Even 8 watts and a dipole can take one far farther than we know, anytime we push that mike button. 5 miles, 500 miles, 5000 miles or 30 years, it can make time travel possible! -Bill Davis, QST magazine (December 2001)
Bill Davis and I sit at his kitchen table eating ice cream, peaches, and shortbread. Gizmo, the gray wide-eyed house cat sits comfortably on the floor. “Cats and radio seem to go together,” Bill says. When Bill is downstairs in “The Ham Shack,” the basement where he operates his amateur radio station, K0AWU, Gizmo sometimes sits on his lap.
A self-proclaimed tinkerer,’ Bill has built two radio towers that stand tall in the middle of milkweed, green beans, zucchini, and chives. “I only grow things that are okay if they’re trampled,” Bill’s wife Pat Davis says. “If there’s trouble, it’s up and down, up and down the towers.”
Today, there are 3 million ham (amateur radio) operators in the world. Bill started his interest in the hobby at 14 years old after reading a Boys Life magazine story. In this fantasy, some kids his age were able to find evil pirates through the signals on a shortwave radio they listened to in their attic. “I liked how they were able to use radio to get the bad guys,” Bill remembers.
Bill bought his first receiver from Sears and Roebuck. He built a transmitter and learned Morse code. “I used a knife on the kitchen table. I used the blade of the knife as a key, tapping on the tabletop, learning to send Morse code with my Boy Scout manual in front of me. And then it came through as a symphony of signals out of that radio.”
“As a kid, I had never traveled too far outside Marshall, Missouri. I only knew farming.” Bill says. “Ham radio opened my eyes to new cultures and people – noble laureates, astronomers, physicians, airline pilots, and farmers too – all with the common interest of radio.”
Downstairs in the basement, there are voices in slow-motion coming through the static on the single sideband radio. “A bit like Donald Duck, right?” Bill laughs.
“It’s weird who you run into and how you run into them. It’s a lot like fishing: You throw a line out – like a CQ – and you never know who you might hook,” Bill says.
Bill sits in his cushioned office chair, holding the transceiver microphone close to his mouth. “CQ, CQ this is K0AWU, Grand Rapids, Minnesota.” He responds to a call from Fort Lucie, Florida. This man’s name is Al. Bill hands me the mike. “How did you first get started? Over,” I stutter through the static.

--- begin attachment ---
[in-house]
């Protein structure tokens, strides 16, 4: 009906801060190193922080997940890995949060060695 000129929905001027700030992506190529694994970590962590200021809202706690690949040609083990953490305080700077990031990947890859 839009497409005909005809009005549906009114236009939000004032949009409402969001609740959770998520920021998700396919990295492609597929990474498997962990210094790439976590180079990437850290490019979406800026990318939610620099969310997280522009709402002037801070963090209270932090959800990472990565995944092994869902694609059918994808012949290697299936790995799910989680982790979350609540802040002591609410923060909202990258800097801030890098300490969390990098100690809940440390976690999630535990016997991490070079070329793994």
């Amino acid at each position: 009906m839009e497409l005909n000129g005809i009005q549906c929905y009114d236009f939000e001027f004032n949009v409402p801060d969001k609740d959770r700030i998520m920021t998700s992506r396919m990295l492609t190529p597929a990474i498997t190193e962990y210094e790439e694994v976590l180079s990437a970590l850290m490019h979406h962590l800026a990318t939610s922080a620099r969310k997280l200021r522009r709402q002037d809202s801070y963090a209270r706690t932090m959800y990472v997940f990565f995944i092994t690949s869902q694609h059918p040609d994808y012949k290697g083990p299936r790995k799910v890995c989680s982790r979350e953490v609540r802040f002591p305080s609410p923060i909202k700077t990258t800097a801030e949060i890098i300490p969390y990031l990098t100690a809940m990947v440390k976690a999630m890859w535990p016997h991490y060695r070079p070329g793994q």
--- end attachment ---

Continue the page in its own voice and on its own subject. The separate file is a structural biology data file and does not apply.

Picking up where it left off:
Al talks about beginning amateur radio when he was in the Air Force in the 1950s. “I’m curious,” I say to Al, clicking the mike, “Can you tell me about one of the most interesting conversations you’ve had on amateur radio. Over.”
Al tells a story about a soldier on a ship coming back from Vietnam who answered his radio call. The soldier wanted Al to get in touch with his wife. “The amount of cuss words comin’ out of that woman’s mouth was crazy. She thought it was a hoax,” Al says. The soldier asked Al to tell his wife about the two white dogs that [they] share together. “Then there were lots of tears,” Al remembers. “The woman cried and cried to me over the phone, knowing that I talked to her husband. Over.”
Bill’s basement is full of radio equipment, amateur radio awards, airplane posters and QSL cards. “[QSL cards] are written confirmations of a conversation,” Bill says. Bill’s walls are decorated with QSL cards. His goal is to talk to all 50 states at a frequency of 2 Meters. Right now, he is missing Alaska and Nevada. Bill has had over 14,000 conversations since 2000. He has talked to 90 different countries, including 27 contacts in Slovenia and 2 contacts in the Canary Islands.
Conversation in amateur radio is called rag-chew. “Ham radio is like the Sunday kitchen table. There are some issues that generally aren’t discussed,” Bill states. “But depending on who you’re talking to, the conversations can be wide ranging. Much of ham radio has to do with just listening to the conversations of others. That is the magic of roving the bands,” Bill says.